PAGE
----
Additionally, McCain admitted that during the 2000 South Carolina primary he pandered to Republican primary voters by failing to take a consistent position on whether the Confederate flag should fly atop South Carolina's Capitol dome. As reported in an April 20, 2000, New York Times article, McCain said that the flag was a “symbol of racism and slavery” but on the very next day called it a “symbol of heritage.”
Indeed, in an April 20, 2000, speech, McCain stated that he had “compromise[d]” his “principles” in his statements on the flag:
McCAIN: My ancestors fought for the Confederacy, and I am sure that many, maybe all of them, fought with courage and with faith that they were serving a cause greater than themselves. But I don't believe their service, however distinguished, needs to be commemorated in a way that offends, that deeply hurts, people whose ancestors were once denied their freedom by my ancestors.
As I admitted, I should have done this earlier, when an honest answer could have affected me personally. I did not do so for one reason alone. I feared that if I answered honestly, I could not win the South Carolina primary. So, I chose to compromise my principles. I broke my promise to always tell the truth.
From the 8 p.m. hour of MSNBC's February 12 primary coverage:
BUCHANAN: I'm astonished, however, in Virginia, where you've got [Sen. John] Warner [R-VA] and the two former governors and George Allen endorsed McCain. He's been down there. Huckabee just shows up, he's running in a dead heat in Virginia. It shows you the depth of hostility among conservatives and Republicans to the idea of a McCain nomination. McCain won it initially, frankly, by, you know, clever scheduling and the right people running in various campaigns --
GREGORY: But when does it get old? When does the party say enough? You're a clear number two, enough.
ROBINSON: I think John McCain says enough when you ask McCain to go back on McCain-Feingold. I mean that's very, that's really in your face to John McCain.
GREGORY: It's the first time I've heard Huckabee say this is what McCain ought to be running on.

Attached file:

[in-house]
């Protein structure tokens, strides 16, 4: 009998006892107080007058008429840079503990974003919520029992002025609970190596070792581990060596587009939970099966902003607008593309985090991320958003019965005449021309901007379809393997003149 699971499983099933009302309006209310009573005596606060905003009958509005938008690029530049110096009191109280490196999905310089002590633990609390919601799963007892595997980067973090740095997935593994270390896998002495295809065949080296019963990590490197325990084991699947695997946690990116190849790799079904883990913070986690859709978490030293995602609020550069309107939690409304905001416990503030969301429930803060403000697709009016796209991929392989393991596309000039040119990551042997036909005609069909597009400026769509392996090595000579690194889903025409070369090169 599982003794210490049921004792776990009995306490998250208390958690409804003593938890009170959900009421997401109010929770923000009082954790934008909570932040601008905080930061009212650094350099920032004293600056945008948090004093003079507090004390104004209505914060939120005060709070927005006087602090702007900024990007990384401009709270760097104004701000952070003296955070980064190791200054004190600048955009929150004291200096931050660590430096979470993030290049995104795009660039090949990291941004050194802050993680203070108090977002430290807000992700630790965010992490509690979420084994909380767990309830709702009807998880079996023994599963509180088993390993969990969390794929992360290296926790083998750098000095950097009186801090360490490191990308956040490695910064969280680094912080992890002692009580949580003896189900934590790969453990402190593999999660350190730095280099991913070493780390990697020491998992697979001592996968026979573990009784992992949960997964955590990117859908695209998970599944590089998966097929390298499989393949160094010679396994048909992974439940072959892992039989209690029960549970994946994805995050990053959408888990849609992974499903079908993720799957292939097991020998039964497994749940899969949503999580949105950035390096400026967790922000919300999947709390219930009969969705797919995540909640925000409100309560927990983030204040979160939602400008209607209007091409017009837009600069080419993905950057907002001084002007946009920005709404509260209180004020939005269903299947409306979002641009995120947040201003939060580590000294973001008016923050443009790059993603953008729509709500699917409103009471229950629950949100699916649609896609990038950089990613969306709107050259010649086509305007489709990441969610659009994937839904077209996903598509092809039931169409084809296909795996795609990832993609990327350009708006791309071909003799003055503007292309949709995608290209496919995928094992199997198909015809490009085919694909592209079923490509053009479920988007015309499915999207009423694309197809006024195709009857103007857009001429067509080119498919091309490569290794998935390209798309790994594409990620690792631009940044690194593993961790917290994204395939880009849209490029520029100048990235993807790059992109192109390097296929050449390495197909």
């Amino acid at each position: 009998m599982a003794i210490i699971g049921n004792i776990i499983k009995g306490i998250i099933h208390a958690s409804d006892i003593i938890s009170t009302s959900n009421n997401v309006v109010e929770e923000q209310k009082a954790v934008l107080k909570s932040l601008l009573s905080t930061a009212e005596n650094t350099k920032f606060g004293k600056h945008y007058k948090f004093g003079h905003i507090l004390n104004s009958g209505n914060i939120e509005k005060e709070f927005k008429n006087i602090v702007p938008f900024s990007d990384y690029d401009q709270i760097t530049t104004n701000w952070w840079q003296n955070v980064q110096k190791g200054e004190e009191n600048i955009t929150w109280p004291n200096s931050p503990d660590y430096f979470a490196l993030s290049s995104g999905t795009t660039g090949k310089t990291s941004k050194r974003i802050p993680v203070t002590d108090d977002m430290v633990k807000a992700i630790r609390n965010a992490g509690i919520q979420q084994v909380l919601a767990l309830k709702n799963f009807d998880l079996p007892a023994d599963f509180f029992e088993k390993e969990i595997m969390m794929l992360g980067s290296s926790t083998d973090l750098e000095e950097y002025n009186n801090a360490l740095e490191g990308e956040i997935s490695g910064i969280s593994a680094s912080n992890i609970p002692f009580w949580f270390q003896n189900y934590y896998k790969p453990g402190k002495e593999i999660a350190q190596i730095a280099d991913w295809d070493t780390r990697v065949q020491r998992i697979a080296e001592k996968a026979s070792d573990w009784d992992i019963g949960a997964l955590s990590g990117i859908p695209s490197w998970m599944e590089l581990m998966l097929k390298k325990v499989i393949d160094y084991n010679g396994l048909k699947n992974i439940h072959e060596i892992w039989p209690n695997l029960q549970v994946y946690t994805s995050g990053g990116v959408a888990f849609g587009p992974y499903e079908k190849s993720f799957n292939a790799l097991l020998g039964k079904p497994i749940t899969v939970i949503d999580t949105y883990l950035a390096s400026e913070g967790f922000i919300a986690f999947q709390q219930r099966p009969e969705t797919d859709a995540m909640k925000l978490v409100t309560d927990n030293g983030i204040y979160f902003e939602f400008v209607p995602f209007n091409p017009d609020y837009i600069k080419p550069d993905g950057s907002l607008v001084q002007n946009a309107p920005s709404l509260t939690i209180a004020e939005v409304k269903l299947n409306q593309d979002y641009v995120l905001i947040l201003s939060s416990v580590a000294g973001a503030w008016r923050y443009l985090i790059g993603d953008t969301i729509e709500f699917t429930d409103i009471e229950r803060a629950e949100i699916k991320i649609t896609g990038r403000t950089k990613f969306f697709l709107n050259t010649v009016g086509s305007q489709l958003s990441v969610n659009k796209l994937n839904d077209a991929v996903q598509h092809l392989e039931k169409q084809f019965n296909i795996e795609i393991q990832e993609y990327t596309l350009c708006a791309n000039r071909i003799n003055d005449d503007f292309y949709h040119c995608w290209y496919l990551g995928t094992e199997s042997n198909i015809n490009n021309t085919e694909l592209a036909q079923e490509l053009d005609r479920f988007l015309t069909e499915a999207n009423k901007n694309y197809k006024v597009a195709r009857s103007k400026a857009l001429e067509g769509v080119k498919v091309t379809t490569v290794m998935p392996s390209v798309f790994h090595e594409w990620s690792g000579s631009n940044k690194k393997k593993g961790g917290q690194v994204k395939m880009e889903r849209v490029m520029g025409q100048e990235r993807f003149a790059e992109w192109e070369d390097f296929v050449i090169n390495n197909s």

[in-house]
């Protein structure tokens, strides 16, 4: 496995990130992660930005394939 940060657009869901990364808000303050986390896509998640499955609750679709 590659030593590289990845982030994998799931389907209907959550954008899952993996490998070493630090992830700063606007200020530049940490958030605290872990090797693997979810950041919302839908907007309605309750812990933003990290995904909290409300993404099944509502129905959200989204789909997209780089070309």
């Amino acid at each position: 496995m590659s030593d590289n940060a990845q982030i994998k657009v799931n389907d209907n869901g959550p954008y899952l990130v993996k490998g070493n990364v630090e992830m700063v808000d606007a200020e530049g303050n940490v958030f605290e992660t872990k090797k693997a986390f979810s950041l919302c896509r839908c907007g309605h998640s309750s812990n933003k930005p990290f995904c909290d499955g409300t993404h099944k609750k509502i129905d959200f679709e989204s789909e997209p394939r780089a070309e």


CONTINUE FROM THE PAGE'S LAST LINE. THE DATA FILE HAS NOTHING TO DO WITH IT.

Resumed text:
BUCHANAN: You tell the party where to go. You tell the party where to go if you're wanting to be the leader yourself. You don't have someone calling you up --
ROBINSON: But with that, you're not going to have an impact on John McCain, though.
BUCHANAN: Forget McCain. Look, if you're running for this thing yourself and somebody calls you up, you forget the phone calls, you run as hard as you can. Pay no attention to them.
RACHEL MADDOW (MSNBC analyst): I feel like what Mike Huckabee is trying to get from John McCain here is McCain's head. If he wins Virginia, and that means that, as Tim [Russert, NBC Washington bureau chief] just said, if that means that McCain cannot lock this up, he cannot ascend until May 6, the three months of hell he's about to put the Republican Party for? He's playing for keeps.
BUCHANAN: You don't want to take his head, though. You don't want to be responsible for the defeat. Once Huckabee drops out and this thing is over in May. He steps up there, he endorses McCain, he asks for nothing but a speech at the convention, he endorses him strongly, all this will be in the past. You don't want to take McCain down if you want to be the leader of the party.
GREGORY: Is it realistic to ask John McCain to take parts of your platform? John McCain is not going to pander to the right. He did that once and it didn't work.
ROBINSON: He's not going to do it.
BUCHANAN: He's not going to do it and he shouldn't do it.
MADDOW: He knows the right won't come around to him, no matter what he does. You know, the --
BUCHANAN: What's going to bring the right around to McCain is Hillary Clinton or Barack Obama. It ain't John McCain.